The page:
DETROIT — Jon Lester arrived for a news conference on Wednesday afternoon with his cap pulled down just above his eyes and a serious expression on his face. The lefthander looked ready to pitch a day before he takes the mound.
Lester has a 2.41 earned run average in 10 career postseason appearances. He pitched in the World Series at age 23 and has become accustomed to the intensity it requires.
The Red Sox will start Lester in Game 5 of the American League Championship Series at Comerica Park on Thursday night, hoping he can repeat his performance in Game 1.
The lefthander allowed one run on six hits over 6⅓ innings but took the loss as the Red Sox were held to one hit in a 1-0 loss. Manager John Farrell is expecting more of the same from Lester.
“I can’t say that the games in which he’s pitched in the playoffs have been that much different than games we’ve seen throughout the course of the year,” Farrell said. “His work between starts, that’s what allows Jon to perform with the consistency and level he does.”
Lester was 7-2 with a 2.57 ERA in his final 13 starts of the regular season and followed that up with strong starts against the Rays and Tigers in the postseason, allowing three runs over 14 innings.
Farrell said it starts with Lester’s ability to command his fastball.
“He’s gained that consistency and the confidence with it, I think he’s become a more relaxed pitcher on the mound, which enables him to pitch more freely from a physical standpoint,” the manager said. “I think that’s why we’re seeing the velocity climb and it’s made his pitches more effective.”
Said Lester: “You’ve got to have good command of your fastball down [in] the zone on both sides. For whatever reason, whether it was just that little extra time after the break, just physically felt better within each game. Fastball command has been pretty good since.”
Lester doesn’t believe either side has a marked advantage when a pitcher sees a team twice in a span of six days.
“I think you have to take it collectively,” he said. “Obviously, we’ve had some righthanded pitchers out there, so I’ve got to look at that a little bit differently than I would if we had some lefties out there . . . Look at some pitching that’s worked. These guys are smart hitters, they know how I’ve gotten them out in the past and they know how they’ve gotten hits in the past.”
Price you pay
The Red Sox have struck out 53 times in the first four games of the series. But Farrell said the team has come to accept that as a cost of doing business.
The Sox were eighth in the majors in strikeouts during the regular season, averaging just over eight a game. But they also scored the most runs and had the highest OPS.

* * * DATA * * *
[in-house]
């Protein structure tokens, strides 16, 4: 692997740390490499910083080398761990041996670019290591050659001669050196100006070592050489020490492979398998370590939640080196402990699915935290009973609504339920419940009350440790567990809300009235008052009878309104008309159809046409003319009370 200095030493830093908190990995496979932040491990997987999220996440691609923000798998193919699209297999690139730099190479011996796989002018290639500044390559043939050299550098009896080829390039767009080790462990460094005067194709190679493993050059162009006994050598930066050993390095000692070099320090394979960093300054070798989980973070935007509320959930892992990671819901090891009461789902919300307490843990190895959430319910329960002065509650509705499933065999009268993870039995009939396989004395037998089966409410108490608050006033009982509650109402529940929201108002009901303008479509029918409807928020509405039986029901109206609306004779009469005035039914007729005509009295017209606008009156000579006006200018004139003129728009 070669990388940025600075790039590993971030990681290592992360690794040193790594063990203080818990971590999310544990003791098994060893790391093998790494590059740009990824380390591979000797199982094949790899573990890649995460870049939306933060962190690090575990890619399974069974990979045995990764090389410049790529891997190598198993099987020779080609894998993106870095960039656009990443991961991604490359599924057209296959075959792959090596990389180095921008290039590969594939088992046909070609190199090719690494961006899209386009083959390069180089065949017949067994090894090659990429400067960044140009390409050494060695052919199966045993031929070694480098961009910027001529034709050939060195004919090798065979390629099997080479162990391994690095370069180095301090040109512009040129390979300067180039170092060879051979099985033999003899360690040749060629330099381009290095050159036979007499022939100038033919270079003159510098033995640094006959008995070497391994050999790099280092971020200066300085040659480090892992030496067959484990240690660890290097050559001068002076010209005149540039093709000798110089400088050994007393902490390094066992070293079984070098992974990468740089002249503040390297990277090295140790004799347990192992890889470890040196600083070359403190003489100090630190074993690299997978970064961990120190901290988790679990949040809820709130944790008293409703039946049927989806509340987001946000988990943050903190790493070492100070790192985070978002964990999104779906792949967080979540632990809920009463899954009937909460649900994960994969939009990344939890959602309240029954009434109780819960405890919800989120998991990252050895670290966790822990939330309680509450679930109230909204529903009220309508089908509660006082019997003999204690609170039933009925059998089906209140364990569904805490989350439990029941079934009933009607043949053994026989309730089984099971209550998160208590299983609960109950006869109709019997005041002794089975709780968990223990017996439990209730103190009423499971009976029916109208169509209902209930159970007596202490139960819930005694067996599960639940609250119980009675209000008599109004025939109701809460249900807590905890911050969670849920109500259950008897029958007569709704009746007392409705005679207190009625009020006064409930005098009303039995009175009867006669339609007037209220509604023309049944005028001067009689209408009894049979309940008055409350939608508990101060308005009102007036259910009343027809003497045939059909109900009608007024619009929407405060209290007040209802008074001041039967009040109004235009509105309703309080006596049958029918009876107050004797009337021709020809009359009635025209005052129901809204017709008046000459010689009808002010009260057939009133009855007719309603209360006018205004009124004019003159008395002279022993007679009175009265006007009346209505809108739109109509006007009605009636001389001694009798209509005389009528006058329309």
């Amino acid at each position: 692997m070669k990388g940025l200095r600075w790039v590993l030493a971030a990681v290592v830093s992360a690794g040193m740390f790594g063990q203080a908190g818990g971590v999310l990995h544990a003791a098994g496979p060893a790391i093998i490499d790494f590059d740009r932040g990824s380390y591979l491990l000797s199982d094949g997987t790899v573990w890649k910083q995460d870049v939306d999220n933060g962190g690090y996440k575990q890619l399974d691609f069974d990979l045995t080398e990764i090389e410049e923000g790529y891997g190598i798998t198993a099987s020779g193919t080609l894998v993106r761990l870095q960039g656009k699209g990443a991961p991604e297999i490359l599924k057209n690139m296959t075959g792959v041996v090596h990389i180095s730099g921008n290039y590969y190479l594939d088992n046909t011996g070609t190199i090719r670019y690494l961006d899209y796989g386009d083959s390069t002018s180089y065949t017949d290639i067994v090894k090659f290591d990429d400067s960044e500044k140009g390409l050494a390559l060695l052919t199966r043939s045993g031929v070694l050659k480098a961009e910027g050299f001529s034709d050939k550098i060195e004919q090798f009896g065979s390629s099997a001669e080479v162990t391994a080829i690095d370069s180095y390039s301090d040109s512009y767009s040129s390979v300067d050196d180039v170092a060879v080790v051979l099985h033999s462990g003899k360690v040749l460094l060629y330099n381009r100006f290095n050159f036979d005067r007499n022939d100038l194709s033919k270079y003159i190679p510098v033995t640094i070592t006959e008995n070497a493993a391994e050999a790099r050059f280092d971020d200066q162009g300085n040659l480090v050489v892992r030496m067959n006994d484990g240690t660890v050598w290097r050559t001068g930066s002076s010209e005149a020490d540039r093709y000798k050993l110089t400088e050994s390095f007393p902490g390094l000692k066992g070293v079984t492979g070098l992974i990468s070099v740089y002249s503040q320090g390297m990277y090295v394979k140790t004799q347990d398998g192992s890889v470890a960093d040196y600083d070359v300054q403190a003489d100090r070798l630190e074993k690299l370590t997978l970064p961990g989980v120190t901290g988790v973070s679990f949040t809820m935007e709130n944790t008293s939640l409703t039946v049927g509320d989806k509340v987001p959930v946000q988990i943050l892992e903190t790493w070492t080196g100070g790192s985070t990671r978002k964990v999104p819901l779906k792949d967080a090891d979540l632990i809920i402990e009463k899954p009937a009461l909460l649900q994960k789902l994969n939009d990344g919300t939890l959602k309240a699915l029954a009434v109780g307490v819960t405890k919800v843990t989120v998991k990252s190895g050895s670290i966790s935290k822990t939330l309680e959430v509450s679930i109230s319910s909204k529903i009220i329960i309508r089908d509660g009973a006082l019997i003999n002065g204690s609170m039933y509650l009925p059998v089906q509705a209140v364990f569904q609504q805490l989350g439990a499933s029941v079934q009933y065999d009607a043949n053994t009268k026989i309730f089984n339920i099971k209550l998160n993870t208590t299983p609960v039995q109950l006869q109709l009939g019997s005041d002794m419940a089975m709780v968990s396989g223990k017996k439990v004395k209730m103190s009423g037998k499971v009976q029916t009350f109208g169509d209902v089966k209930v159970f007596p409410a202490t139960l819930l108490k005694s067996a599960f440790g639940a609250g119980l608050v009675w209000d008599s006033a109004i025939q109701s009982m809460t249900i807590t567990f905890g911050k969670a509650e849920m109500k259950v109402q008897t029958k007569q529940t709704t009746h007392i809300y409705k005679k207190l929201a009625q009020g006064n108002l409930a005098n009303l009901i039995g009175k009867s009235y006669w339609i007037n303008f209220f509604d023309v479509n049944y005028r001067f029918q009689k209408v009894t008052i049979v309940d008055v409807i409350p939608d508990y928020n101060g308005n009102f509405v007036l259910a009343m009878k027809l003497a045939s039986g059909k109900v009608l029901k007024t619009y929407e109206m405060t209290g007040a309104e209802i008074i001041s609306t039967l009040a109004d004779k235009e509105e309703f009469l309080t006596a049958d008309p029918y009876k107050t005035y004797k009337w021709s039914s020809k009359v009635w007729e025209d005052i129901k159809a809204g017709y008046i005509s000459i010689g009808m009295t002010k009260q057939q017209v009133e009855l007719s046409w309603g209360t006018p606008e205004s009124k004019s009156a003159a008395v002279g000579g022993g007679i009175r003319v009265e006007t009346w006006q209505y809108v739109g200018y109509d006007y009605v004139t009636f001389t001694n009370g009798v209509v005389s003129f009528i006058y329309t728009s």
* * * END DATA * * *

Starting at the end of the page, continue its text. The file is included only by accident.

“We walked a lot of times as well,” Farrell said. “Because we get deep in the count you’re going to be hitting with two strikes a lot. Strikeouts are part of it.”
The Red Sox have not used a strict platoon in left field in the postseason, giving Jonny Gomes two starts against righthanders Max Scherzer and Justin Verlander. But Daniel Nava was back in left field for Game 4. He was 1 or 3 before Gomes pinch hit in the eighth inning and popped up . . . Brandon Workman, Ryan Dempster, Franklin Morales and Felix Doubront combined on five innings of scoreless relief. The Red Sox bullpen has allowed two runs in 24⅓ innings in the postseason . . . Xander Bogaerts’s double in the eighth inning made him the youngest player (21) to get a postseason hit for the Red Sox . . . The Red Sox have led for only four of the 36 innings in the series . . . David Ortiz is 1 for 15 in the series, although the one hit was his game-tying grand slam in Game 2 . . . The Sox have scored only nine runs in the first four games of the series and are hitting .186 . . . Jacoby Ellsbury was 4 for 5 with a double and a triple and is 14 of 33 (.424) in the postseason.
John Lackey shut the Tigers down into the seventh inning in Game 3 on Tuesday and Mike Napoli hit the decisive home run. But the play that really had some Red Sox executives smiling was Junichi Tazawa’s strikeout of Miguel Cabrera with two runners on in the eighth inning.
Tazawa’s success was an organization-wide project. He was evaluated by their international scouts, developed for three seasons in the minors and guided through a year of rehabilitation following elbow surgery.
Initially a starter, Tazawa converted to the bullpen in 2011 and became a reliable late-inning option.
Tazawa went into Game 4 on Wednesday having thrown 3.1 scoreless innings in the postseason over six appearances.
“Any time that you can point to guys that have been signed, developed and are key members of a playoff team, a lot of people share in that,” Farrell said.
“When you look at what the Cardinals have done with 17 guys of their that are [from the farm system], the higher number of homegrown players, there’s a lot to be said for that. Players that are in their original organization, I think there’s another dimension. There’s not only personal ownership to the organization that the player feels. It might come across as a little more competitive spirit.”
Shane Victorino tried to throw Jose Iglesias out at first base from right field in the eighth inning. Iglesias looked annoyed and waved off Victorino . . . Craig Breslow is one of 10 players nominated for the 49th annual Hutch Award, named for former major league player and manager Fred Hutchinson. The award, which will be presented Jan. 30 in Seattle, recognizes honor, courage and dedication. Lester is a former winner . . . Jake Peavy donated $2,000 ($500 for each of the four strikeouts by Red Sox pitchers) to the Jimmy Fund in memory of his late grandmother, and former Padres coach Darrel Akerfelds. Peavy also matched that amount with a contribution to the American Heart Association in memory of umpire Wally Bell, who died on Monday. Peavy struck out just one in three innings.